STEVIL HELMER – A MAN WITH A MISSION

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I have been getting to know Stevil recently. I have found him to be a very interesting and kind person. We are in tune to a lot of the same things. I would like you to get to know him as well. Let’s see what he has to say:

As a child music was always an important part of my life and a constant friend, tell us a little about how music entered your life.

 Stevil: My Dad got a 58 Kay Acoustic for a wedding present in 1965, he really wanted to play guitar but finding the time was hard since he was always working. In 1971 when I was five years old he taught me “I Walk the Line” from Johnny Cash. I think it wasnt just that song but the profound lyrics in that song really meant a lot to me. Here I am 41 years later still playing the guitar ! That many years of pickin’ and a grinnin’ would be a novel. There isn’t much I havent played in all those years. I’m known for playing metal because I’ve been playing metal since 1982 live but I’ve jammed in a lot of different types of bands from rock to reggae to outlaw country to blues to metal. Cover bands included. It’s all influenced me. Listening to a lot of music is important to I think. I love bootleg live recordings and the more raw the better ! Both of my little brothers jam and my mom plays hand bells in the church handbell choir. It’s safe to say I knew I wanted be a musician since I was five years old.

My mom was always exposing me to new artists as a child shoe I would cite her as my biggest musical inspiration as a child, who was your biggest musical inspiration in your youth?

 Stevil: JC is always be on that list but Roy Clarke really has a place in my youth for sure. He was so fast ! I always loved his banjo playing too. Hee Haw was a regular thing in our house growing up in Sun Prairie WI. I basically grew up in a corn field. Hendrix really played a large part. The Beatles Complete was one of my first music books. Sabbath turned it all metal for me. Master of Reality in particular. I liked raunchy bands. Areosmith and ZZ Top. I grew up in the 70s so all of those bands from that time.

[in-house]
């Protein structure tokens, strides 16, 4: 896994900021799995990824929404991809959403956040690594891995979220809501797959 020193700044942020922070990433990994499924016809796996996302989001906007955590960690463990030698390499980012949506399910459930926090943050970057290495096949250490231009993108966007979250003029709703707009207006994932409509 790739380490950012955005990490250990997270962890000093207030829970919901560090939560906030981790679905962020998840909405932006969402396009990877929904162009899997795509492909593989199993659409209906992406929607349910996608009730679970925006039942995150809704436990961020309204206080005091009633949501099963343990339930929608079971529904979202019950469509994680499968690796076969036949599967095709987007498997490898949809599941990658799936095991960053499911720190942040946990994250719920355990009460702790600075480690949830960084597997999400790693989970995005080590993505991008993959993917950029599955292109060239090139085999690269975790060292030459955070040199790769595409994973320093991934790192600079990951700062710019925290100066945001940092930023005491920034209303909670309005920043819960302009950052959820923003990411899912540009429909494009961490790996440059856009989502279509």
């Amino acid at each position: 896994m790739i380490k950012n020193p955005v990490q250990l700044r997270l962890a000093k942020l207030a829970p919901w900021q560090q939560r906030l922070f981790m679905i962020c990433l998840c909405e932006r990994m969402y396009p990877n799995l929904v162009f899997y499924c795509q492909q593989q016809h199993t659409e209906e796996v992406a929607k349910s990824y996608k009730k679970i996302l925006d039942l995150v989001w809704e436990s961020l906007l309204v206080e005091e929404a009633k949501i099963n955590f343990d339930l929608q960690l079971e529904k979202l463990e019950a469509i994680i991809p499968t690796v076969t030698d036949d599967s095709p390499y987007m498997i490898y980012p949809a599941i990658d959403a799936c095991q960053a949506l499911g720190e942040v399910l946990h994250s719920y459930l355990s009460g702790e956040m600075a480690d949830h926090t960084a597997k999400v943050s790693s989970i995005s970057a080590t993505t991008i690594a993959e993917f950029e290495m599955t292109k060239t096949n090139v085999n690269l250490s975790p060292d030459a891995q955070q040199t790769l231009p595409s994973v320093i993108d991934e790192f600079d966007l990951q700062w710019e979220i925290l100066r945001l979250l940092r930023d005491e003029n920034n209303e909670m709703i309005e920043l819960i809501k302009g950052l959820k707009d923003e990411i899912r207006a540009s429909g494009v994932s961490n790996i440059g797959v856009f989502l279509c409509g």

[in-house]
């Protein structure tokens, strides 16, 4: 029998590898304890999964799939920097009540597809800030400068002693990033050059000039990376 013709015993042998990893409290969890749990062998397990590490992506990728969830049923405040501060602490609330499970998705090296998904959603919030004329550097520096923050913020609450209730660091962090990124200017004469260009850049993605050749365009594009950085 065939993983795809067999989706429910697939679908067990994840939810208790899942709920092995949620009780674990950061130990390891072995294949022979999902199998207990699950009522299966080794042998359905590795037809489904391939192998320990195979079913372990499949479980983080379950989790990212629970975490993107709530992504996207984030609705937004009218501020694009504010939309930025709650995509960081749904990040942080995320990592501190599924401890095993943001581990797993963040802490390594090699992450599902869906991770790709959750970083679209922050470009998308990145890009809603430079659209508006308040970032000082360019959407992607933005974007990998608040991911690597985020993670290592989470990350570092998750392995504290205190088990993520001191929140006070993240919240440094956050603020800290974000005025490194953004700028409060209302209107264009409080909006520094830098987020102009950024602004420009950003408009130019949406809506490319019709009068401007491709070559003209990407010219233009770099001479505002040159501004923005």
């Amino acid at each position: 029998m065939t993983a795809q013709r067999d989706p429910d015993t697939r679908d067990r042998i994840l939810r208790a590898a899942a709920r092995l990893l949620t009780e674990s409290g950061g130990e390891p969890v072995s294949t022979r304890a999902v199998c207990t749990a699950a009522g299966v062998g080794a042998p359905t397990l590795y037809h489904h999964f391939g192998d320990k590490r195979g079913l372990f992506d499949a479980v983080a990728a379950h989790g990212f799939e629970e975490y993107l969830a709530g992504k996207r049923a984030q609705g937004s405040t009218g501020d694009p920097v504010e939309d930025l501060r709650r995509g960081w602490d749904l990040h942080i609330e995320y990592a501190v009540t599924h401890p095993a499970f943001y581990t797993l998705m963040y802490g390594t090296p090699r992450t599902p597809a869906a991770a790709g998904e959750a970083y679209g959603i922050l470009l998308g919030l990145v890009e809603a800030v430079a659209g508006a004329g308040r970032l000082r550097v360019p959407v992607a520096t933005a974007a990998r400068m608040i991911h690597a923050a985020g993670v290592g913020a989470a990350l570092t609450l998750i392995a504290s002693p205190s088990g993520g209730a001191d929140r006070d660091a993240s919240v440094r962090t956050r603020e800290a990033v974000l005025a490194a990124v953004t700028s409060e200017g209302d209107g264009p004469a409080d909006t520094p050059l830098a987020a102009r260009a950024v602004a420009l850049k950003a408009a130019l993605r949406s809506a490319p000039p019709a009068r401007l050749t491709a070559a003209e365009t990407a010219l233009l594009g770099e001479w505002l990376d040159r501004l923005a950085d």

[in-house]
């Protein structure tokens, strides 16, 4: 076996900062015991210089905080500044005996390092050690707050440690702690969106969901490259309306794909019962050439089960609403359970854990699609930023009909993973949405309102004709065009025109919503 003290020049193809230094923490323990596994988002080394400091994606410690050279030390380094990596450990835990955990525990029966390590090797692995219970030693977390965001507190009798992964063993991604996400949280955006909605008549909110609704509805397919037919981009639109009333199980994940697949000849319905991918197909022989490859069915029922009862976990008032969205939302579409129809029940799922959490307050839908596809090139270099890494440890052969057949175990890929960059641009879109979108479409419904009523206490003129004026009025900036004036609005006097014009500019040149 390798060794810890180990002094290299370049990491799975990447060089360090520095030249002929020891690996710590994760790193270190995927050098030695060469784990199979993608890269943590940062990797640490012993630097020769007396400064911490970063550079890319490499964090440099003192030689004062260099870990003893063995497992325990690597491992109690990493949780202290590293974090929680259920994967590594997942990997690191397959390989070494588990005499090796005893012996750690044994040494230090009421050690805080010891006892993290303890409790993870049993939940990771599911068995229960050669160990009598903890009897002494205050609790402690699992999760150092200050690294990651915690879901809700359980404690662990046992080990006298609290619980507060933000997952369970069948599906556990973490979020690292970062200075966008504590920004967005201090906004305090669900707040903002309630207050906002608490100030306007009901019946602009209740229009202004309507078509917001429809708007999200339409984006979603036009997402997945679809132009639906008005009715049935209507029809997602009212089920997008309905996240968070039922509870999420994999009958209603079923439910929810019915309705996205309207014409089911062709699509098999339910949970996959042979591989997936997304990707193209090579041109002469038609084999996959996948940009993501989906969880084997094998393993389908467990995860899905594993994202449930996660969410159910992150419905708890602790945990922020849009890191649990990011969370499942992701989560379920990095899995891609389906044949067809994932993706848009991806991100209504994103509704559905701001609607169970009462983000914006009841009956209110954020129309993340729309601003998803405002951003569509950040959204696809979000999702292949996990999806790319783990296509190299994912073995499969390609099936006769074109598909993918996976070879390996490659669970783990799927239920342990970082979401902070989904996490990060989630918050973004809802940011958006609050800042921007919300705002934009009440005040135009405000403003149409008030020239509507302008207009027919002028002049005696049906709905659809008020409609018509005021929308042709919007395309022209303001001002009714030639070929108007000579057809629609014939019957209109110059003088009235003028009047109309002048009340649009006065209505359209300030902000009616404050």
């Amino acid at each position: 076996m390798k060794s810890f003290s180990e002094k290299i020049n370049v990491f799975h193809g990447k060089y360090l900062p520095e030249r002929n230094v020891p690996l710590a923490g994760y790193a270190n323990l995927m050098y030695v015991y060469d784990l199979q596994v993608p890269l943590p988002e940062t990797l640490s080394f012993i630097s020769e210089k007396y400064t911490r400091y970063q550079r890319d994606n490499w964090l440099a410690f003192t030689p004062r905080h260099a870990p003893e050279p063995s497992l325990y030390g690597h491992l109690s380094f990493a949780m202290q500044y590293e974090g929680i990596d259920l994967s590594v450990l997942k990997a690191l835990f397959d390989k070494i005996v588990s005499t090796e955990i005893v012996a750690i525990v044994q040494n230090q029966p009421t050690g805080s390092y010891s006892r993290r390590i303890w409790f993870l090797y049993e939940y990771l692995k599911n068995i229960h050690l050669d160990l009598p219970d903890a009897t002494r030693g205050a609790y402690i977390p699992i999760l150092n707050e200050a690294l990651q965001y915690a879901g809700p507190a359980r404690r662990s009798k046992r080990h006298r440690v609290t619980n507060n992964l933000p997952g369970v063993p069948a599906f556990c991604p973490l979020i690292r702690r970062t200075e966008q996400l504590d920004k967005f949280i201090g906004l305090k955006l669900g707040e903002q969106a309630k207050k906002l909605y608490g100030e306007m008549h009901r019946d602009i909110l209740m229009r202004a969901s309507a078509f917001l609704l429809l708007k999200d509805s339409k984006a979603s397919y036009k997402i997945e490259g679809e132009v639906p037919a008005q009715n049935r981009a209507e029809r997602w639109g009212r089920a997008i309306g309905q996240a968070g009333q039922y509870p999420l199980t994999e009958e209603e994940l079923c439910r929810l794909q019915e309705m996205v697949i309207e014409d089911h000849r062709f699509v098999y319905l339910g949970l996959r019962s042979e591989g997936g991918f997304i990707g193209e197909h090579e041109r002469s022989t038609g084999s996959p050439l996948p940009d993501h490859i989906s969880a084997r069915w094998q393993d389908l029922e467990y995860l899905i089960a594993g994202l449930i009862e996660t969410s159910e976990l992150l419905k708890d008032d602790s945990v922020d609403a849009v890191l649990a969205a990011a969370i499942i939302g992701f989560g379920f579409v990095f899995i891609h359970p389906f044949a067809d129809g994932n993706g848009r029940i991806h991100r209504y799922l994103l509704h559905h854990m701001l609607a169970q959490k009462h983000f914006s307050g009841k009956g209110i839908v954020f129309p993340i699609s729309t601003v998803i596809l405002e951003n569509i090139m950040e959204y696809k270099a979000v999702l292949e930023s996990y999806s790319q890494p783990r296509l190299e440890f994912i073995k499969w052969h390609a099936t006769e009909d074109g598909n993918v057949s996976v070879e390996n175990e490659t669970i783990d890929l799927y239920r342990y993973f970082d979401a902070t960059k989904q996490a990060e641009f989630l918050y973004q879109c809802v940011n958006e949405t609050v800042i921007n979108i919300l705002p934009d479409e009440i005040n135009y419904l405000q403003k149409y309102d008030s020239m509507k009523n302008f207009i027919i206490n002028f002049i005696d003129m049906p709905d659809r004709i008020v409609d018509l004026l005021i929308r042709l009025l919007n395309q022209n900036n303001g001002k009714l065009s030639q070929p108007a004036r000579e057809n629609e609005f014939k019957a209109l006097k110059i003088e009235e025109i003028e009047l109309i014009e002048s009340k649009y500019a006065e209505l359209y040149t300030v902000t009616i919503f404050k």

Most people never get beyond the dream of being a musician phase, why did you choose to start playing music?

 Stevil: Oh I definitely started playing music because all the girls loved musicians hhaha…um Music was the escape. A form a meditation for me really. I used to spend a lot of time in music books but now I mostly play a lot of blues when im just sitting around the house.I’ve always believed “feeling” the music was really important. There are two kinds of musicians I think. One kind reads a lot of books. The other kind is trying to write their own book in their own words. I’m the second kind for sure. Writing songs every day is important to me. I’m always trying to out do myself and play every style of music I can. I love hybrid picking. Steve Morse is a master of that.
Some people never get the chance to have music lessons, did you have any formal musical training?

   Stevil: Betty Scrivner was my 7th grade guitar teacher, studied with Richard Farber in WI who is a classical guitarist, Timothy Ball in Ventura CA from the Tempo Cats is a big influence too. He plays latin jazz and blues. I’ve jammed with anyone who would LET me jam and in always jamming with a ton of other players I learned a lot !. Troy Stetina books are cool. Mel Bay. There are so many great players out there no one ever heard of but they have great skills and insight into songwriting that can be learned just by watching them and listening carefully. I love go to really small bars and watch local bands play. Some great players are found playing to 10 people every Saturday night. It’s a lesson in itself every time to see any live show really.Watching fingers and listening carefully. Somewhere along the way I became more concerned with the song than the guitar solo. I love the solo for “Sympathy for the Devil” by the Stones but the song is awesome too. A great solo wont save a poorly crafted song ever..so writing the riffs was more important. The goal is always to serve the song, not myself.

The path of being a musician is full of lessons. What are some you have learned in your early bands?

 Stevil: I don’t drink booze at all anymore. The greatest lesson I learned was drinking way too much at rehearsals was a party and not a rehearsal at all. I don’t have anything against people who drink but I know focus on music can’t be obtained very well after consuming a fifth of Jack Daniels. Safe to say I partied hard back in the day haha…now I just practice hard ! I also learned playing in as many bands at one time is good too. Things fall through, people change and give up. I always want to play music so I have several bands going on at once to make damn sure I’m always jamming ! The best lesson for me is to always practice 4-6 hours a day like religion. I’m convinced no-one becomes a better musician just by talking about it but rather just doing it !

If you could write/perform with any musician from history who would that be?

 Stevil: this is an easy one. Kirk Windstein for sure. Kirk has written some of the most bad ass riffs of all time in my opinion. It’s not just the riffs either, it’s the content of his lyrics that have carried me through some very tough times in my life. He writes about strength to over come the pain life throws at us all and the courage to carry on no matter what curves come our way. It a very positive thing. 20 years ago when I first started listening to him that’s when I started tuning my guitars way down too. I tune to B now on a six string….it all began with listening to very old Crowbar records.